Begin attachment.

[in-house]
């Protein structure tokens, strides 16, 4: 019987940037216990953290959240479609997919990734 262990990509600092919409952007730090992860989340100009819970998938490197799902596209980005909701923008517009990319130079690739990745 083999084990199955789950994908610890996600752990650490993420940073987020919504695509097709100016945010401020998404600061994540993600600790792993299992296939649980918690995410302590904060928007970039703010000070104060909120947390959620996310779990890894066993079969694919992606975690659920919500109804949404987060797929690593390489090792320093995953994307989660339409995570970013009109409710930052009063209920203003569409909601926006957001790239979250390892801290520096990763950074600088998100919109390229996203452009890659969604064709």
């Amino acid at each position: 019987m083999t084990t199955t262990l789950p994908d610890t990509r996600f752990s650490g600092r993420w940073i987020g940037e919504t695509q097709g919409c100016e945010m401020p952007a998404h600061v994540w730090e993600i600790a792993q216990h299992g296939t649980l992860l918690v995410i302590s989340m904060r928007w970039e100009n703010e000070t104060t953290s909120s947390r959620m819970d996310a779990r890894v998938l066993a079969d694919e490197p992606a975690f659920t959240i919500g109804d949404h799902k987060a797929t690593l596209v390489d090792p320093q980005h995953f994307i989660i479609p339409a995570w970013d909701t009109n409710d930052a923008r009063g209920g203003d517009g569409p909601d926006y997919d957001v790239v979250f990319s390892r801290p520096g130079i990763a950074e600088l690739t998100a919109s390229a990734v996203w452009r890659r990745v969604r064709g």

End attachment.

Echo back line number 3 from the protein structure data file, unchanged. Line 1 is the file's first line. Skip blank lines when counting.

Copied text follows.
């Amino acid at each position: 019987m083999t084990t199955t262990l789950p994908d610890t990509r996600f752990s650490g600092r993420w940073i987020g940037e919504t695509q097709g919409c100016e945010m401020p952007a998404h600061v994540w730090e993600i600790a792993q216990h299992g296939t649980l992860l918690v995410i302590s989340m904060r928007w970039e100009n703010e000070t104060t953290s909120s947390r959620m819970d996310a779990r890894v998938l066993a079969d694919e490197p992606a975690f659920t959240i919500g109804d949404h799902k987060a797929t690593l596209v390489d090792p320093q980005h995953f994307i989660i479609p339409a995570w970013d909701t009109n409710d930052a923008r009063g209920g203003d517009g569409p909601d926006y997919d957001v790239v979250f990319s390892r801290p520096g130079i990763a950074e600088l690739t998100a919109s390229a990734v996203w452009r890659r990745v969604r064709g």